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Steve King says time to stop spending

Monday, February 8, 2010

U.S. Rep. Steve King thinks the biggest problem in government right now is overspending.

He also doesn't believe President Barack Obama's $787 billion stimulus plan is working as it was set out to do.

Neither does he favor a government-run national health care program.

King, who serves Iowa's 5th District, shared his thoughts with the Daily Sentinel Saturday during a visit to Le Mars.

King said he also plans to seek another term in 2010, his fifth.

"I love the challenge," King said. "This last year has been 'charge the windmill' every day. Now it's more rewarding. Not that I ever got discouraged, but now we're on the offense and that's a new feeling."

Government spending

Congress recently passed legislation allowing the U.S. government to go $1.9 trillion deeper into debt, boosting the overall debt limit to $14.3 trillion, according to the Associated Press.

That decision does include a "pay as you go" mechanism meaning any increases in spending must be offset with cuts elsewhere in federal outlays, according to the Associated Press.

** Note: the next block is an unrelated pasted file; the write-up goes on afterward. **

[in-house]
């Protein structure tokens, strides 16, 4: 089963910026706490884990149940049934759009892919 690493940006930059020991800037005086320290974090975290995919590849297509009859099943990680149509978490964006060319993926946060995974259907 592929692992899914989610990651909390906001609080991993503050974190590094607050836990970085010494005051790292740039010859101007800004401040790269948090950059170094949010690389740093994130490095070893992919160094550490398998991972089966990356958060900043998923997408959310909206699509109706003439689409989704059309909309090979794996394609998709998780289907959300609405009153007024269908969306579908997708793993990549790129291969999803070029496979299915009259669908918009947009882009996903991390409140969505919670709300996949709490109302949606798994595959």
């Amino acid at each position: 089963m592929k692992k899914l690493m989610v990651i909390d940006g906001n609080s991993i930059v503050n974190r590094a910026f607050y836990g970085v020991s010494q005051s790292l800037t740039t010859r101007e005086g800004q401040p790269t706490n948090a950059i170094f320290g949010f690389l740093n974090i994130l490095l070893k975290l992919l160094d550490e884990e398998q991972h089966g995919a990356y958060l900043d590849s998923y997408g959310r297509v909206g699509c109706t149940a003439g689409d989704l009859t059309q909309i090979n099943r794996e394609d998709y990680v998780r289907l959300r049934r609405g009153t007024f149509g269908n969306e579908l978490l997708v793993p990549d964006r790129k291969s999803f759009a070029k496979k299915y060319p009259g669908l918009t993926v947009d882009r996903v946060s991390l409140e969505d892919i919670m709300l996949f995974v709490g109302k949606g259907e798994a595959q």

King said he voted no on the measure because it would increase the national debt to $28 trillion in 10 years.

That means a national-born American baby's share of that debt would be $88,000, King said.

"And there seems to be on the part of the speaker and the president no consideration whatsoever about spending too much money," King said. "During the Obama presidency so far they've increased discretionary spending 67 percent."

Discretionary spending refers to spending set by annual appropriation levels made by Congress' decisions. This spending is optional, unlike entitlement programs for which funding is mandatory, according to the C-Span Congressional Glossary website.

"We are seeing huge increases in discretionary spending," King said. "With the mandatory spending, there's no way to get to a balanced budget. There's not a solution to deal with huge deficits, with trade deficits."